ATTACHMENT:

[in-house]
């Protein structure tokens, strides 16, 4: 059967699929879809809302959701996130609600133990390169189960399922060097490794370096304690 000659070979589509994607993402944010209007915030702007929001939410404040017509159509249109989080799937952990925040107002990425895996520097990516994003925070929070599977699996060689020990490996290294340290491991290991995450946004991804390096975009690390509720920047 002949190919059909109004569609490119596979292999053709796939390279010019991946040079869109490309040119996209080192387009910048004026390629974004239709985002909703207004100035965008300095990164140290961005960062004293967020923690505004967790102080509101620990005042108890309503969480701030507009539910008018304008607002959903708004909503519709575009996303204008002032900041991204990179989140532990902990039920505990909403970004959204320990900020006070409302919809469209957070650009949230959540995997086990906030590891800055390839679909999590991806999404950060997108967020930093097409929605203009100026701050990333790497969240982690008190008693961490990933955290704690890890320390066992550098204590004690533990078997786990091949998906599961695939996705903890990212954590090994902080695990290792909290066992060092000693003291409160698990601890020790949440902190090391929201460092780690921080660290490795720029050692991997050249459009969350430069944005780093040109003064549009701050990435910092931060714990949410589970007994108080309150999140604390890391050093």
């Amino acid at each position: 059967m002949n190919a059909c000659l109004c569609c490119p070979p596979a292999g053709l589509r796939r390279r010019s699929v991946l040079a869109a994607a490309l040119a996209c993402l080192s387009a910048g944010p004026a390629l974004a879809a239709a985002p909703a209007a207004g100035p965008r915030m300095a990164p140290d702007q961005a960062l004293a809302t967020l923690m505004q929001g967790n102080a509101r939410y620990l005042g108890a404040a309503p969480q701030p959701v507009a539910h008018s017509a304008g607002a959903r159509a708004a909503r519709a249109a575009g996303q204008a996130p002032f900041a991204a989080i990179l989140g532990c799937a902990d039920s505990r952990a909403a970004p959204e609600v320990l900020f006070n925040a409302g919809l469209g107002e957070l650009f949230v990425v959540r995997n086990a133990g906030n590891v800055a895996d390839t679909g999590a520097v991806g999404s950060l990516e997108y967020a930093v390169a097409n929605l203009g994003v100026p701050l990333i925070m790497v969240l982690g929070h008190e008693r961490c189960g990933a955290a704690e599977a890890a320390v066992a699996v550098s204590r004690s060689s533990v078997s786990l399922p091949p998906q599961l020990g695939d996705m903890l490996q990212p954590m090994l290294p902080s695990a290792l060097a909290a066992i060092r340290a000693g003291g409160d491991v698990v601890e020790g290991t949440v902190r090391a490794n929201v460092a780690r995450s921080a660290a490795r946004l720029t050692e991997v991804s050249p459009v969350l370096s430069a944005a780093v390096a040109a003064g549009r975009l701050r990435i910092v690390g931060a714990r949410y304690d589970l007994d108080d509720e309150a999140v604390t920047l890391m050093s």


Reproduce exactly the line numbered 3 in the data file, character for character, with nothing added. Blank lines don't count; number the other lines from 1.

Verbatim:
């Amino acid at each position: 059967m002949n190919a059909c000659l109004c569609c490119p070979p596979a292999g053709l589509r796939r390279r010019s699929v991946l040079a869109a994607a490309l040119a996209c993402l080192s387009a910048g944010p004026a390629l974004a879809a239709a985002p909703a209007a207004g100035p965008r915030m300095a990164p140290d702007q961005a960062l004293a809302t967020l923690m505004q929001g967790n102080a509101r939410y620990l005042g108890a404040a309503p969480q701030p959701v507009a539910h008018s017509a304008g607002a959903r159509a708004a909503r519709a249109a575009g996303q204008a996130p002032f900041a991204a989080i990179l989140g532990c799937a902990d039920s505990r952990a909403a970004p959204e609600v320990l900020f006070n925040a409302g919809l469209g107002e957070l650009f949230v990425v959540r995997n086990a133990g906030n590891v800055a895996d390839t679909g999590a520097v991806g999404s950060l990516e997108y967020a930093v390169a097409n929605l203009g994003v100026p701050l990333i925070m790497v969240l982690g929070h008190e008693r961490c189960g990933a955290a704690e599977a890890a320390v066992a699996v550098s204590r004690s060689s533990v078997s786990l399922p091949p998906q599961l020990g695939d996705m903890l490996q990212p954590m090994l290294p902080s695990a290792l060097a909290a066992i060092r340290a000693g003291g409160d491991v698990v601890e020790g290991t949440v902190r090391a490794n929201v460092a780690r995450s921080a660290a490795r946004l720029t050692e991997v991804s050249p459009v969350l370096s430069a944005a780093v390096a040109a003064g549009r975009l701050r990435i910092v690390g931060a714990r949410y304690d589970l007994d108080d509720e309150a999140v604390t920047l890391m050093s």